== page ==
With Valentine’s Day approaching the last thing you want is for there to be strain on your relationship. Sexual dysfunction can affect both men and women. In men, erectile dysfunction (ED) can occur at any age, but it does happen more frequently as men age. And unfortunately it can put a stress on your relationship, but the truth is that the majority of men experience it at some point in their lives.

The good news is it’s a highly treatable condition, but treatment varies. Couple embracing - Erectile Dysfunction There’s not a standard treatment for everyone. Treatment for ED depends on the cause of the issue. In nearly 70 percent of cases of erectile dysfunction, prescription medications will successfully treat the problem. If the issue is due to psychological issues, counseling may be recommended as well. Sometimes medication may need to be injected. Only in rare cases is surgery recommended.

As you age, you are more likely to have ED but you’re also more at risk for other chronic conditions, and chances are you are not as active. The best way to prevent erectile dysfunction is to have a healthy lifestyle. Diabetes, heart disease and other chronic health conditions may cause ED. If so, work with your physician to manage those more effectively. Smoking and excessive alcohol can also be a cause. Make sure you are physically active and have a healthy diet.

Even if you start experiencing ED, you should consult with a physician soon because the issue is highly treatable. Your doctor will perform tests to determine the cause and then the best treatment. If you would like to make an appointment with one of our physicians, call 1-877-321-8452.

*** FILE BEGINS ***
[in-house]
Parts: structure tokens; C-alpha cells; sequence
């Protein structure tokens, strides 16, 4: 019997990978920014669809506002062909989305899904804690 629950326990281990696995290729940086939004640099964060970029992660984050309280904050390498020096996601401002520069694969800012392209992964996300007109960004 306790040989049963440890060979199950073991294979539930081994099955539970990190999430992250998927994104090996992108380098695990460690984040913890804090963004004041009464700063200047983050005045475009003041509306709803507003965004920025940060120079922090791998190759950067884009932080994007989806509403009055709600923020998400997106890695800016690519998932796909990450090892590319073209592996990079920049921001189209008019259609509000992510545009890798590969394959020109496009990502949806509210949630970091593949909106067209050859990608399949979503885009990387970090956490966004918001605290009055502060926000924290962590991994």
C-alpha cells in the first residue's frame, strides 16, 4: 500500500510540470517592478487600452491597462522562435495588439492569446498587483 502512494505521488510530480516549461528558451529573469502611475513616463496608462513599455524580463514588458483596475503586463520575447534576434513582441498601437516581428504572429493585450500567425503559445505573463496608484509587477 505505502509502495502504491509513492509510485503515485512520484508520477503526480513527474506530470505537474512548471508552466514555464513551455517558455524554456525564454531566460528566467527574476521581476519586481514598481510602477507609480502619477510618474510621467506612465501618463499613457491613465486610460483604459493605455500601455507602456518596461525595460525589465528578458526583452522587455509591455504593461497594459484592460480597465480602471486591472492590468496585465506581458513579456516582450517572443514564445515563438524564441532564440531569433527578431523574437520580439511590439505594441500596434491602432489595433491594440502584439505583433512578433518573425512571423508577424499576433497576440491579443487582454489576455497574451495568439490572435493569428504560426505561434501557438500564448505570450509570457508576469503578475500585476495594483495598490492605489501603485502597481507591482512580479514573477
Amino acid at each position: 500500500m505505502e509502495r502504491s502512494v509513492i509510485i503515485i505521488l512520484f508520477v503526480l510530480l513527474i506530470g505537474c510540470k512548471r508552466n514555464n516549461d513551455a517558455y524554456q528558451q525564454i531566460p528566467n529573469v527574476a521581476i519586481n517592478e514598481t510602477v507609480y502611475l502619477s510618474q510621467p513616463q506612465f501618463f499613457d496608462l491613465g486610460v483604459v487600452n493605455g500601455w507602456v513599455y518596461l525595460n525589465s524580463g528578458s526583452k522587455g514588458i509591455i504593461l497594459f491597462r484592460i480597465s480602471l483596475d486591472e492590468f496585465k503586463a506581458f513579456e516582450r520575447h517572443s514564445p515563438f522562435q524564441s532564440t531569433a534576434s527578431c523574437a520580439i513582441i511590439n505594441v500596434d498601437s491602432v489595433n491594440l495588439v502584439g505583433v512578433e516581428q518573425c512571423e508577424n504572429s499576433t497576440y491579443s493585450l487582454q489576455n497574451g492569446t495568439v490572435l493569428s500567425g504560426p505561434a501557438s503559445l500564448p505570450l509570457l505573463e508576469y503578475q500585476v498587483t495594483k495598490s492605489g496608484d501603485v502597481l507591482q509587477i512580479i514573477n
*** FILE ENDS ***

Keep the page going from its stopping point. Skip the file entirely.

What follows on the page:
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18

January 2016

Myths About Testicular Cancer

By: Arkansas Urology

Testicular cancer is one of the most rare forms of cancer that men can develop. Because of its rarity, people can often be misinformed about testicular cancer, the outcome, its causes and effects. We’re here to bust some of the more common myths about testicular cancer.

Myth 1 - It’s an older man’s disease.

Actually, you are more likely to develop testicular cancer between the ages of 20-39 than any other age group.

Myth 2 – Testicular cancer is the deadliest type of cancer for men.

The good news is testicular cancer is one of the most treatable forms of cancer. The five-year survival rate is 95%.

Myth 3 – If your father or uncle had testicular cancer, you will also get it.

Although family history does increase your risks, testicular cancer is extremely rare. The chance of developing this type of cancer is typically less than 1 in 250.

Myth 4 – Testicular cancer is only found during a doctor’s exam.

Men themselves or their partners initially discover most cases of testicular cancer rather than their doctors. With testicular cancer, it’s important that you perform self-examinations. You know your body better than anyone else and will be more likely to notice when things change.

Myth 5 – Symptoms of testicular cancer are not easily noticeable.

While the symptoms of testicular cancer may not be overwhelming, be sure to check for simple things. If you see any swelling or fluid build-up or experience pain, aching or discomfort, consult with a physician.

Myth 6 – If I get testicular cancer, I won’t be able to have children after.

This is true only in very rare cases. In the majority of cases, only one testicle is removed and so there is little change to fertility and sex drive.

If you or a loved one suspects testicular cancer, make an appointment today with one of our physicians. Call 1-877-321-8452 or request an appointment online.